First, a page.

Fachbereich Philosophie

Semantics and Deflationism

Table of Contents
Summary by Chapters

In this book a develop a deflationist approach to semantics where truth and reference are treated as logico-mathematical notions.

In this essay I present and defend a deflationist theory of the semantical concepts of reference, truth and satisfaction. The theory is deflationist because it treats these semantical concepts as logico-mathematical notions. Certain ‘substantial’ semantical concepts—such as the notion of reference in the causal-historical theory of reference—are defined in terms of deflationary semantical concepts. In this sense the proposed theory is deflationary. However, the semantical notions are shown to be indispensable in our reasoning, contrary to the claim of some deflationists.

Table of Contents

(links to the Summaries)

1 Introduction
1.1 The project
1.2 Definitions and Axiomatizations
1.3 To what category do objects belong which can be true?
1.4 A Sketch of Modalized Disquotationalism

2 The History of Disquotationalism and Deflationism
2.1 Frege
2.2 Ramsey
2.3 Tarski
2.4 Strawson
2.5 Ayer
2.6 Quine
2.7 Williams
2.8 The Prosentential Theory
2.9 Horwich
2.10 Field
2.11 Summary

3 Material Disquotationalism
3.1 The Status of the Disquotation Sentences
3.2 Proving Infinite Conjunctions
3.3 Expressing Infinite Conjunctions
3.4 The Adequacy of Material Disquotationalism
3.5 The Failure of Material Disquotationalism

4 Modalized Disquotationalism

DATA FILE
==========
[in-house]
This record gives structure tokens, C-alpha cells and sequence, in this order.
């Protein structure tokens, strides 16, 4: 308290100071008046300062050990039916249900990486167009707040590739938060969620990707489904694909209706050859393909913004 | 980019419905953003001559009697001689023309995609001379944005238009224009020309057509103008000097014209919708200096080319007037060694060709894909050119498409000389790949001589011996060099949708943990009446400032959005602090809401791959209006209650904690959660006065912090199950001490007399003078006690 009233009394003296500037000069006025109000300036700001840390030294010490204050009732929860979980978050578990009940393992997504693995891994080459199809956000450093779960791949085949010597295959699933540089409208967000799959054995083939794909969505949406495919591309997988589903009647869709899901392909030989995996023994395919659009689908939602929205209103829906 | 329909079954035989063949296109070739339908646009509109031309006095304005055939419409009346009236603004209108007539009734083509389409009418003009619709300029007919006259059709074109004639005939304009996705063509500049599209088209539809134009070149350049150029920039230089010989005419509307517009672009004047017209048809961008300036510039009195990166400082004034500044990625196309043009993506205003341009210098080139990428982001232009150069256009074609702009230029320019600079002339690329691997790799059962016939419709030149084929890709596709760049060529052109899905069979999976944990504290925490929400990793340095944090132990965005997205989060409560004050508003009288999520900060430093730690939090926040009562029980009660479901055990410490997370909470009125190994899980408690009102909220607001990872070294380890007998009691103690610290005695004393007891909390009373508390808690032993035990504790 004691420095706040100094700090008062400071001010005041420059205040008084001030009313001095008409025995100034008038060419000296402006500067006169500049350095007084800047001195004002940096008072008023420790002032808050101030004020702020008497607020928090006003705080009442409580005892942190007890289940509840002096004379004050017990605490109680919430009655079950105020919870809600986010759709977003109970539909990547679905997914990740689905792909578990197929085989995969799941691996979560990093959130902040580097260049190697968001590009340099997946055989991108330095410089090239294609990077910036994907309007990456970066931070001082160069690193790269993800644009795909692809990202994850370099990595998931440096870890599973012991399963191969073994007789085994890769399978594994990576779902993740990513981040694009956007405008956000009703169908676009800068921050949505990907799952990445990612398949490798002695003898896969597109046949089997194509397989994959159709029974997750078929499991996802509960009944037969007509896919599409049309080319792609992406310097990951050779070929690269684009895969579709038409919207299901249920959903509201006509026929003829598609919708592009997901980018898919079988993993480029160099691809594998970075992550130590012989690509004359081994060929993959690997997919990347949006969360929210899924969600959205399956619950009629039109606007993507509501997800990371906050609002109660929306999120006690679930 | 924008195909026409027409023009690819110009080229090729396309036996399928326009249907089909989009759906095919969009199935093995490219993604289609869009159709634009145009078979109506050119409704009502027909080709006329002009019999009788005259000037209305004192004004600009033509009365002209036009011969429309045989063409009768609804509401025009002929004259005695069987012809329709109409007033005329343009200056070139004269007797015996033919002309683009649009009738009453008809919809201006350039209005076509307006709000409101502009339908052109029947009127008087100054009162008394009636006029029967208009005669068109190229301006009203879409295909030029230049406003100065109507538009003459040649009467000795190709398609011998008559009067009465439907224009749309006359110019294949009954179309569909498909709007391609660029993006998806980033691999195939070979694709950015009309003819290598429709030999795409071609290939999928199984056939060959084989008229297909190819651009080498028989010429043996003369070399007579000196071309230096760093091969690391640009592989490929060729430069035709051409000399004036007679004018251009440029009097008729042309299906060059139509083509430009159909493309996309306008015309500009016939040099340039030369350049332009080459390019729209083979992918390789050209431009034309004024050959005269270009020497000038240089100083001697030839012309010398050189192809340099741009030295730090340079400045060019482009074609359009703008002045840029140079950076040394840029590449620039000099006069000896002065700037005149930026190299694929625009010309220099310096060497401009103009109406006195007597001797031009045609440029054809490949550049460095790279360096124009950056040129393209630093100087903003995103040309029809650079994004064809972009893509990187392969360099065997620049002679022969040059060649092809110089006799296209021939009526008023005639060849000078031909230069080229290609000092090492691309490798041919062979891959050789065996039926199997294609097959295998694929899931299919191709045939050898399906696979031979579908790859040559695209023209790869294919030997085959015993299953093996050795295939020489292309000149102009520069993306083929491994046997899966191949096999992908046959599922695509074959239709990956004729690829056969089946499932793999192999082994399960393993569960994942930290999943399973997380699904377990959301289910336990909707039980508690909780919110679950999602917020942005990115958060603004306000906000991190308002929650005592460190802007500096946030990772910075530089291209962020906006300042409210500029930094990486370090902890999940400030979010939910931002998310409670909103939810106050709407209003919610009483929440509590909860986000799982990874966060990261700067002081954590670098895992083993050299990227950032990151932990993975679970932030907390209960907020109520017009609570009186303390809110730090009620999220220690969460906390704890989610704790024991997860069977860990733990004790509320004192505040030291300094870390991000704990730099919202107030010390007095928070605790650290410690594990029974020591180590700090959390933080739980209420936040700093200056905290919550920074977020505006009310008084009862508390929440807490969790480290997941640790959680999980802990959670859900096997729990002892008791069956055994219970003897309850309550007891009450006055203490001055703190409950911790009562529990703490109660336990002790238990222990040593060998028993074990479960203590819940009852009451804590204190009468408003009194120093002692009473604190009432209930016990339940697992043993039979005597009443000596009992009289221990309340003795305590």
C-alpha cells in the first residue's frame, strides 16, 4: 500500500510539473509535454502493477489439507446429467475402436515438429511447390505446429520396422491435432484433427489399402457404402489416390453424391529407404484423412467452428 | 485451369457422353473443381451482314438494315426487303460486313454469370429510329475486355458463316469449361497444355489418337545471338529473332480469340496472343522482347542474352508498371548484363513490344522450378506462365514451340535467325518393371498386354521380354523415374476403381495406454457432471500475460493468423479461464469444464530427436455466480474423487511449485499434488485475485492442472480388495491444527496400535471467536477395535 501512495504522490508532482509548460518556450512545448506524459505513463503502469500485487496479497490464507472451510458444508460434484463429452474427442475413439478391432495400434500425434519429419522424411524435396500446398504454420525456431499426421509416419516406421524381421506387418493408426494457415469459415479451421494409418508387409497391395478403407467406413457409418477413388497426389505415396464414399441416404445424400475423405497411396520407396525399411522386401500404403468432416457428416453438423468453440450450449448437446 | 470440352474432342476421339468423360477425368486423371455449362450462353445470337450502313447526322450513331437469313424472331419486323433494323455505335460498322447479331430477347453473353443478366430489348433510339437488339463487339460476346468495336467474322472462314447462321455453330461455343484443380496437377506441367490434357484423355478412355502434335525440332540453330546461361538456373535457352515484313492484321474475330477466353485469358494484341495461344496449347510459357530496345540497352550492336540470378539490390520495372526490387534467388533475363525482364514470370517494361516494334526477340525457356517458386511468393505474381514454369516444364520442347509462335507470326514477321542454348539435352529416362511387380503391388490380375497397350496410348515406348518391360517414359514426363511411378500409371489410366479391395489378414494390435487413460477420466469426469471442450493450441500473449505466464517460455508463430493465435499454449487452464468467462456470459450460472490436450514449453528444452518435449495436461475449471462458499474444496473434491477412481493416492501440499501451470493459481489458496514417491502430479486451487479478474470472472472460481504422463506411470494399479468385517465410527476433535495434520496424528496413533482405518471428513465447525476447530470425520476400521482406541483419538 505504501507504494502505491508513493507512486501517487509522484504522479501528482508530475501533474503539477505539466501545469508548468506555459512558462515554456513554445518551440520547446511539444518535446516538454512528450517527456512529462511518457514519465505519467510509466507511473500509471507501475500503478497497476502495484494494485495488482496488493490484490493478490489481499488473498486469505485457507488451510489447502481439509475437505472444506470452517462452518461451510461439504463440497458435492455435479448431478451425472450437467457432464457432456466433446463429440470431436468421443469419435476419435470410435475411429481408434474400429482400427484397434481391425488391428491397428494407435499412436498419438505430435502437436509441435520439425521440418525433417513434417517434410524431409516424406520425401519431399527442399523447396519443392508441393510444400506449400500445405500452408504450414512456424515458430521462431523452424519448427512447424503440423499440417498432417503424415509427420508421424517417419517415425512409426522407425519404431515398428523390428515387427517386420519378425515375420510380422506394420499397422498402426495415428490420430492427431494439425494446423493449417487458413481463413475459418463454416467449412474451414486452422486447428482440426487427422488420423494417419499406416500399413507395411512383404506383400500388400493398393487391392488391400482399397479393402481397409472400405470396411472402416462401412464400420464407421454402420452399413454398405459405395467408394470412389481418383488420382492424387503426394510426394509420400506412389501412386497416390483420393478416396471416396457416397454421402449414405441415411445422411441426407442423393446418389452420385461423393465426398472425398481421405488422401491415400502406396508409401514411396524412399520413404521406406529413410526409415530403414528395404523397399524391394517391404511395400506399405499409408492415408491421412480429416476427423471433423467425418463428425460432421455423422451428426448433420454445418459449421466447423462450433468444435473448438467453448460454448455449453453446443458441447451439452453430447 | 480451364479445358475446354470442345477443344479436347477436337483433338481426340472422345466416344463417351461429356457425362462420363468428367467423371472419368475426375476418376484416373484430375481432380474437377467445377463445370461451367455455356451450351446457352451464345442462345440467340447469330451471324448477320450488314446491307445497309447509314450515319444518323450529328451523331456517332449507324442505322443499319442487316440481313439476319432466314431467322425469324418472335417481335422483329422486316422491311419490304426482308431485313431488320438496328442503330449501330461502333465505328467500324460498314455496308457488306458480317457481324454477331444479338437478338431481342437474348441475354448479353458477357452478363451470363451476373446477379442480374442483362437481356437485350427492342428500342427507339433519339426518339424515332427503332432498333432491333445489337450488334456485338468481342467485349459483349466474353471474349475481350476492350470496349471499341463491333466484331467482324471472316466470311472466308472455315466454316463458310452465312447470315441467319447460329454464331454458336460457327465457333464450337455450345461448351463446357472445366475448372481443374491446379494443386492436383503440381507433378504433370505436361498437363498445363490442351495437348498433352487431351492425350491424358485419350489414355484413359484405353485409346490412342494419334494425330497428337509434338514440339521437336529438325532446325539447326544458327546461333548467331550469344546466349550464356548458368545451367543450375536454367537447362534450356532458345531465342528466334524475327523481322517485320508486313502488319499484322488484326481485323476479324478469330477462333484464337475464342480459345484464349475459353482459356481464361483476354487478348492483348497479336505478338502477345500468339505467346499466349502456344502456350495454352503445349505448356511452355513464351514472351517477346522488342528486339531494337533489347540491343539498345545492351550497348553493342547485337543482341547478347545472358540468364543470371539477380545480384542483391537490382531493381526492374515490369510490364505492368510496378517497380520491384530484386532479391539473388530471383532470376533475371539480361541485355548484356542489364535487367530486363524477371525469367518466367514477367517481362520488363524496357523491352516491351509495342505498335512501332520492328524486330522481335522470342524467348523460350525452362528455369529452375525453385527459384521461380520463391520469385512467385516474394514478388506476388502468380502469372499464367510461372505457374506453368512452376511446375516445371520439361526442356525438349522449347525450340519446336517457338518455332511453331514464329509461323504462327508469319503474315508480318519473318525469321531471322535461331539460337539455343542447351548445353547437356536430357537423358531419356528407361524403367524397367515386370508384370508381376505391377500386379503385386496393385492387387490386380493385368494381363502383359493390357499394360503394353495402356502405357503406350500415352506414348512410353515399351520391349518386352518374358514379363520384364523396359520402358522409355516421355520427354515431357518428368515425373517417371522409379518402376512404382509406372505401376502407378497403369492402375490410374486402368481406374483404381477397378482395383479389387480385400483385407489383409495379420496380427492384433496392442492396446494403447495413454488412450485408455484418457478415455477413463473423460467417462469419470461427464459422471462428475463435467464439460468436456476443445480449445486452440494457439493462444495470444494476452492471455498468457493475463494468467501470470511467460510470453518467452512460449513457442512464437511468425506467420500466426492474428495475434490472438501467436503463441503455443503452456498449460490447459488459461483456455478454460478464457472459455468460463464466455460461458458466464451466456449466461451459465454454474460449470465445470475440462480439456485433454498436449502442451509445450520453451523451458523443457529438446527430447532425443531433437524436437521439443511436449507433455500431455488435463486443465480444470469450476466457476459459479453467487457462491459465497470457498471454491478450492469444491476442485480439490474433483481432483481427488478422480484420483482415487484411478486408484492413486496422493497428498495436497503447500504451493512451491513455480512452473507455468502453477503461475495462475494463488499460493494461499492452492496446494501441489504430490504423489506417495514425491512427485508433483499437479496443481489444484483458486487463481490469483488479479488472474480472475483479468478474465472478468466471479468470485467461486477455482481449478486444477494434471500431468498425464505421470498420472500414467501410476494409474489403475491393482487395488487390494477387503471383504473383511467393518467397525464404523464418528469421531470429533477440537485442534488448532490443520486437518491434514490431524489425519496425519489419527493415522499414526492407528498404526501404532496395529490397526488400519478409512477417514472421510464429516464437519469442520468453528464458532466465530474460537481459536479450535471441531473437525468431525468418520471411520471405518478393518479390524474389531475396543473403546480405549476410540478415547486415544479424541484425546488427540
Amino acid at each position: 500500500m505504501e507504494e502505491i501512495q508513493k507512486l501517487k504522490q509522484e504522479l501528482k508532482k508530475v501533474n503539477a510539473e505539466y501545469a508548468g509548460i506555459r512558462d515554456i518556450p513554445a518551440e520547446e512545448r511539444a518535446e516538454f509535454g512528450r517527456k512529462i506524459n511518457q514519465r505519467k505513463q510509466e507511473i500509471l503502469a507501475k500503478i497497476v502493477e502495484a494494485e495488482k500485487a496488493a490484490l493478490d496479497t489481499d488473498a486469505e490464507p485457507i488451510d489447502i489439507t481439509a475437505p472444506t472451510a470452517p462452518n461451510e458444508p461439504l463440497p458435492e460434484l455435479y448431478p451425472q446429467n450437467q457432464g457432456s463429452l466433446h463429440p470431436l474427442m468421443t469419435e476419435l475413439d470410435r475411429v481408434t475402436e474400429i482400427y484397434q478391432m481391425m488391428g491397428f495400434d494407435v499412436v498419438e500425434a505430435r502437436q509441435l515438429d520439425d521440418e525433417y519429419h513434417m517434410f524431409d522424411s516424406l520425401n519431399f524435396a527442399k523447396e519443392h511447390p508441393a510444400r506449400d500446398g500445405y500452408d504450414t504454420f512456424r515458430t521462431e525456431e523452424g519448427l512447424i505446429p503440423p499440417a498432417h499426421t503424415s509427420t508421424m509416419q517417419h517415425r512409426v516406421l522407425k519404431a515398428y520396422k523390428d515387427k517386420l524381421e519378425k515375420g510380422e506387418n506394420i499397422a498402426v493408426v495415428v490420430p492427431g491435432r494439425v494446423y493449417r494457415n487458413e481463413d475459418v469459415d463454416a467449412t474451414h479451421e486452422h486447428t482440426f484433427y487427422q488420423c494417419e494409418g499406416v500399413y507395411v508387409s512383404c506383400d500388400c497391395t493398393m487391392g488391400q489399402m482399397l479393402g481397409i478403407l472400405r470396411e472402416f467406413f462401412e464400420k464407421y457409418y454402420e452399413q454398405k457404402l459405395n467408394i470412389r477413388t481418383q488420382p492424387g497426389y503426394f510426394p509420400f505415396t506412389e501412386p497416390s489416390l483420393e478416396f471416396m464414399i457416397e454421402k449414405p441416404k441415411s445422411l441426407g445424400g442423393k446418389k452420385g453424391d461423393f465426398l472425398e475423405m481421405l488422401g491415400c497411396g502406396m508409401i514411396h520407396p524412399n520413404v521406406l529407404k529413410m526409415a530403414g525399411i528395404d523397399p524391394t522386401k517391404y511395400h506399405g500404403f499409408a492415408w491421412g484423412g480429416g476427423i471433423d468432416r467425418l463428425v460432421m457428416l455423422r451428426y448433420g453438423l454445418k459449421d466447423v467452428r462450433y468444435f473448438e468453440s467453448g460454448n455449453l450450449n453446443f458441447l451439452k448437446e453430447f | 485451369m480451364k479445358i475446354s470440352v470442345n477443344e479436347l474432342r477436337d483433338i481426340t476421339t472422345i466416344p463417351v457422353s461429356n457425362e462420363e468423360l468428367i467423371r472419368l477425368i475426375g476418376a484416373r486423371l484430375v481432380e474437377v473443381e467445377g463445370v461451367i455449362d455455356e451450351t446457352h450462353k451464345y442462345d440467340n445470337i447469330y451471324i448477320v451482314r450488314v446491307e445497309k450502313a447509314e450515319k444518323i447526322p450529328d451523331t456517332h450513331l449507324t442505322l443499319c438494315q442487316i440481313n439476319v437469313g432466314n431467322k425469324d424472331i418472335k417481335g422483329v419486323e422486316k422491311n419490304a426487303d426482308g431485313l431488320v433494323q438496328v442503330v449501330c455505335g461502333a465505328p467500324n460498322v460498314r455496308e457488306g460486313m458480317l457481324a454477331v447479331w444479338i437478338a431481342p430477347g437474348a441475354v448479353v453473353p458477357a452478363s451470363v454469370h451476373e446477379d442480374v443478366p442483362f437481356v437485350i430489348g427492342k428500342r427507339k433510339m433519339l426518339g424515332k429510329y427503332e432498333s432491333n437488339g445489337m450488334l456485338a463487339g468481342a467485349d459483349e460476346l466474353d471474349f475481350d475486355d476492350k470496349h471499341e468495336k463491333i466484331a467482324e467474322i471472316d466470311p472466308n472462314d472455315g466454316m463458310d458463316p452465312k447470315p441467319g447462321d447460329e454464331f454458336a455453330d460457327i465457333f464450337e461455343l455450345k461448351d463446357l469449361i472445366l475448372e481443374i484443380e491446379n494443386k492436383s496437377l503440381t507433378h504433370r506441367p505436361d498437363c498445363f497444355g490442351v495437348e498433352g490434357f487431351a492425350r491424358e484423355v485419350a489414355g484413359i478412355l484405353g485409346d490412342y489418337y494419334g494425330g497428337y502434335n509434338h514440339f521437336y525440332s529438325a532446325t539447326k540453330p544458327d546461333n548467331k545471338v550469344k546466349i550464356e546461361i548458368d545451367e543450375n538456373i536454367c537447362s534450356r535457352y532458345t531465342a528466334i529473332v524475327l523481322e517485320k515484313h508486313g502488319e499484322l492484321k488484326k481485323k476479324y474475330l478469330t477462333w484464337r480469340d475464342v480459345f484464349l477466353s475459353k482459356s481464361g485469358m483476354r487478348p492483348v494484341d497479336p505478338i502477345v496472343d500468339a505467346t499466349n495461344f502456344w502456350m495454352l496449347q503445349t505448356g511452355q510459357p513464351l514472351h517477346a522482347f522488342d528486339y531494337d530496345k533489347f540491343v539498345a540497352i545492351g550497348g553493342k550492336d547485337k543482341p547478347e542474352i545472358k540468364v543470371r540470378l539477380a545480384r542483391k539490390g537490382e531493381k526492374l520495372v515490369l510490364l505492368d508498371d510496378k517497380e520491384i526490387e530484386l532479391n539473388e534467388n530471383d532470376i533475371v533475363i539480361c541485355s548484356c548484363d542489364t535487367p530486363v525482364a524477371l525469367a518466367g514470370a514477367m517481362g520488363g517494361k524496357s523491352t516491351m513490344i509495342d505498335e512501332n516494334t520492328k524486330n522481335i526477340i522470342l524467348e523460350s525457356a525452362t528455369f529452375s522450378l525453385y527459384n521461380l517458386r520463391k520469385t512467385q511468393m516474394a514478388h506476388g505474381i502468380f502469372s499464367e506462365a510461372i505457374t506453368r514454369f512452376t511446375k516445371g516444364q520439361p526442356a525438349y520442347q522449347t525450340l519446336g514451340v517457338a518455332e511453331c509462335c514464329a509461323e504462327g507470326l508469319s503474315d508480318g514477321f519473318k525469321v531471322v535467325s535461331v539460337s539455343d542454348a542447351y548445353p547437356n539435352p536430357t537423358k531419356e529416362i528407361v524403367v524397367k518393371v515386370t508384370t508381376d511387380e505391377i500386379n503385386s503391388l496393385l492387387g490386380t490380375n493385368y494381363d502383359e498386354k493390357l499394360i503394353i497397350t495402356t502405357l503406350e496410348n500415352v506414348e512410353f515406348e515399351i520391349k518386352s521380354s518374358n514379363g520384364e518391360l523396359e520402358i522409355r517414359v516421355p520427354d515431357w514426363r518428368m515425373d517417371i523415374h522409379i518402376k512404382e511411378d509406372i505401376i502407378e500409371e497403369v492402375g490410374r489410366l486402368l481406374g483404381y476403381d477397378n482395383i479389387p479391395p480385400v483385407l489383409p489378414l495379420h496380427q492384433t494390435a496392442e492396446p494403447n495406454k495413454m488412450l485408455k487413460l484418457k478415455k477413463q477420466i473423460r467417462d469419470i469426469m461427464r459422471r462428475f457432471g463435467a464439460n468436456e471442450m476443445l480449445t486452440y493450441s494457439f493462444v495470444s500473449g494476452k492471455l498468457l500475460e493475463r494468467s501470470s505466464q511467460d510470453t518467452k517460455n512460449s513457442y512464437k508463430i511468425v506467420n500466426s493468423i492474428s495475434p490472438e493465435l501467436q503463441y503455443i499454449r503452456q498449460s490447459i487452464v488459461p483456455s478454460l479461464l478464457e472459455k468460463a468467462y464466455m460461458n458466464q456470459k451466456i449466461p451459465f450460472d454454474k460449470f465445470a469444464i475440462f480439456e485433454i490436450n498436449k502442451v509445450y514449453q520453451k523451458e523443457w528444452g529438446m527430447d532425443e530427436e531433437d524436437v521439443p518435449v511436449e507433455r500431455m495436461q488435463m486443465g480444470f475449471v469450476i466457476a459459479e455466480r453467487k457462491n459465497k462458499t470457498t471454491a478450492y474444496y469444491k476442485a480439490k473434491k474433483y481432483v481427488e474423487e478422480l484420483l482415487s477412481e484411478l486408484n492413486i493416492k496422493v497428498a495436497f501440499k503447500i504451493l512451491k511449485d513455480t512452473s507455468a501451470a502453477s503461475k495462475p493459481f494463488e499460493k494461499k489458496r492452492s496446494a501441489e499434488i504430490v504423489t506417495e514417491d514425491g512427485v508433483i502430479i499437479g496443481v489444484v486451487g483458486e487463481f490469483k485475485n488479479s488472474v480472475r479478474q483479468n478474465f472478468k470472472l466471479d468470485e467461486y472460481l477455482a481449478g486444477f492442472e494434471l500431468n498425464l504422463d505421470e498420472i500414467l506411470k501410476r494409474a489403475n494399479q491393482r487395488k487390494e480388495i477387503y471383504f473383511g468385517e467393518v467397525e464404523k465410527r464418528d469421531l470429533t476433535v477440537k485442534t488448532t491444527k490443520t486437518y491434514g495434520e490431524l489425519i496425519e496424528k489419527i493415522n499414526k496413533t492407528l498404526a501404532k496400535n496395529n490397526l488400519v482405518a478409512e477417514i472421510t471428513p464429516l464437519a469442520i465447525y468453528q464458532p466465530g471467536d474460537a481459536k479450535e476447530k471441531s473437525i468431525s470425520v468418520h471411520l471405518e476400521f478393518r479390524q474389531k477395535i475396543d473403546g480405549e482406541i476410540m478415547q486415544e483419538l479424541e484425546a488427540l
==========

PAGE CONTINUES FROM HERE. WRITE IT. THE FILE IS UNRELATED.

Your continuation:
4.1 Truth Analyticity
4.2 Reference and Satisfaction
4.3 The Challenge by Substantial Theories

5 Refinements

5.1 Truth in Foreign Languages?
5.2 Shapiro’s Puzzle
5.3 Indexicals, Demonstratives and Time
5.4 Paradox

6 Lewys Argument

6.1 The History of Lewy’s Argument
6.2 Consequences of Lewy’s Argument
6.3 The Propositionalist Response
6.4 Modalized Disquotationalism and Propositionalism

7 Deflationism and Conservativeness

7.1 Conservativeness: Terminology and Basic Considerations
7.2 The Commitments of Deflationism
7.3 The Innocence of Deflationist Truth

8 Technical Appendix

8.1 Notation and Technical Preliminaries
8.2 The Disquotation Sentences
8.3 Satisfaction Classes
8.4 T-Analyticity
8.5 Typed Disquotation
8.6 Untyped Disquotation
8.7 Interpretation of AT+ in KF
8.8 Interpretation of KF in AT+
8.9 Some Corollaries
8.10 Open Questions: Conservativeness

Summary by Chapters

1 Introduction
The main objective of the essay is an analysis of philosophical uses of the notions of reference, truth and satisfaction. It is argued that, given these objectives, only axiomatizations of these notions are feasible, but not explicit definitions. Truth is primarily attributed to types of sentences, satisfaction is a relation holding between formulas and strings of objects, and reference is a relation between singular terms and objects. A sketch of my version of deflationism, Modalized Disquotationalism, concludes the chapter.

2 The History of Disquotationalism and Deflationism

This chapter surveys the main positions that have contributed to the emergence of modern deflationism. In particular, views by Frege, Ramsey, Tarski, Strawson, Ayer, Quine, Williams, Grover, Horwich and Field are outlined and discussed.

3 Material Disquotationalism

Disquotationalism maintains that truth is only a device of disquotation and that therefore the disquotation sentences are of central importance in the theory of truth. In particular, Material Disquotationalism is the doctrine that the disquotation sentences “A” is true if and only if A govern the use of the truth predicate. The only purpose of the truth predicate is the expression of infinite conjunctions and disjunctions. It is shown in what sense a truth predicate axiomatized by the disquotation sentences can express infinite conjunctions and disjunctions. However, Material Disquotationalism is rejected because it does not allow for proofs of generalizations that ought to be provable in an adequate theory of truth.

4 Modalized Disquotationalism